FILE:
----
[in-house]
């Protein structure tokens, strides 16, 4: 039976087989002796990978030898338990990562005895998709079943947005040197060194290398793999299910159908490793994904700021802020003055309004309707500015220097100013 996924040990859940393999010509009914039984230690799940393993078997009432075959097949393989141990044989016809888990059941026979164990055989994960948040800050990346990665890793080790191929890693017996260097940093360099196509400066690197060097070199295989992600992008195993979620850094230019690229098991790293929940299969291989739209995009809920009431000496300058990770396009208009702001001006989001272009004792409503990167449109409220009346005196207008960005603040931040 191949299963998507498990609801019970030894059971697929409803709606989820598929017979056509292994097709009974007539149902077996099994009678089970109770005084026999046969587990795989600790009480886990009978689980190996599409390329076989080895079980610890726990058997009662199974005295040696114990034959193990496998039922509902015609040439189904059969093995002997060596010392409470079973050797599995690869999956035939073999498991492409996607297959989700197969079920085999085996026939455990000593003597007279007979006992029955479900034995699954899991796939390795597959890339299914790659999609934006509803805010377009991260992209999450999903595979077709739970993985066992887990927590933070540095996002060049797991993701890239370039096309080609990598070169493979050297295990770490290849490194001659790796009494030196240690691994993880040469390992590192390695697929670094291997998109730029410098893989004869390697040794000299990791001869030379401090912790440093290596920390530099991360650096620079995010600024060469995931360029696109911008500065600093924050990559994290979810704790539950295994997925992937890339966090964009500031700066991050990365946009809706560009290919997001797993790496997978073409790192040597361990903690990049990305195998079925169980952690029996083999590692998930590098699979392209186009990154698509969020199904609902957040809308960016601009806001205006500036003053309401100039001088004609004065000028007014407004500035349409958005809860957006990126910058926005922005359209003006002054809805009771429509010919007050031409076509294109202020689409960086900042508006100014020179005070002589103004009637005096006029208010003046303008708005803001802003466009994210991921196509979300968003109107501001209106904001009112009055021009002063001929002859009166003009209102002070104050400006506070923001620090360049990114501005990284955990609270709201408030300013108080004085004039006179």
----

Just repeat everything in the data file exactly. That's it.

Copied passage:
[in-house]
């Protein structure tokens, strides 16, 4: 039976087989002796990978030898338990990562005895998709079943947005040197060194290398793999299910159908490793994904700021802020003055309004309707500015220097100013 996924040990859940393999010509009914039984230690799940393993078997009432075959097949393989141990044989016809888990059941026979164990055989994960948040800050990346990665890793080790191929890693017996260097940093360099196509400066690197060097070199295989992600992008195993979620850094230019690229098991790293929940299969291989739209995009809920009431000496300058990770396009208009702001001006989001272009004792409503990167449109409220009346005196207008960005603040931040 191949299963998507498990609801019970030894059971697929409803709606989820598929017979056509292994097709009974007539149902077996099994009678089970109770005084026999046969587990795989600790009480886990009978689980190996599409390329076989080895079980610890726990058997009662199974005295040696114990034959193990496998039922509902015609040439189904059969093995002997060596010392409470079973050797599995690869999956035939073999498991492409996607297959989700197969079920085999085996026939455990000593003597007279007979006992029955479900034995699954899991796939390795597959890339299914790659999609934006509803805010377009991260992209999450999903595979077709739970993985066992887990927590933070540095996002060049797991993701890239370039096309080609990598070169493979050297295990770490290849490194001659790796009494030196240690691994993880040469390992590192390695697929670094291997998109730029410098893989004869390697040794000299990791001869030379401090912790440093290596920390530099991360650096620079995010600024060469995931360029696109911008500065600093924050990559994290979810704790539950295994997925992937890339966090964009500031700066991050990365946009809706560009290919997001797993790496997978073409790192040597361990903690990049990305195998079925169980952690029996083999590692998930590098699979392209186009990154698509969020199904609902957040809308960016601009806001205006500036003053309401100039001088004609004065000028007014407004500035349409958005809860957006990126910058926005922005359209003006002054809805009771429509010919007050031409076509294109202020689409960086900042508006100014020179005070002589103004009637005096006029208010003046303008708005803001802003466009994210991921196509979300968003109107501001209106904001009112009055021009002063001929002859009166003009209102002070104050400006506070923001620090360049990114501005990284955990609270709201408030300013108080004085004039006179």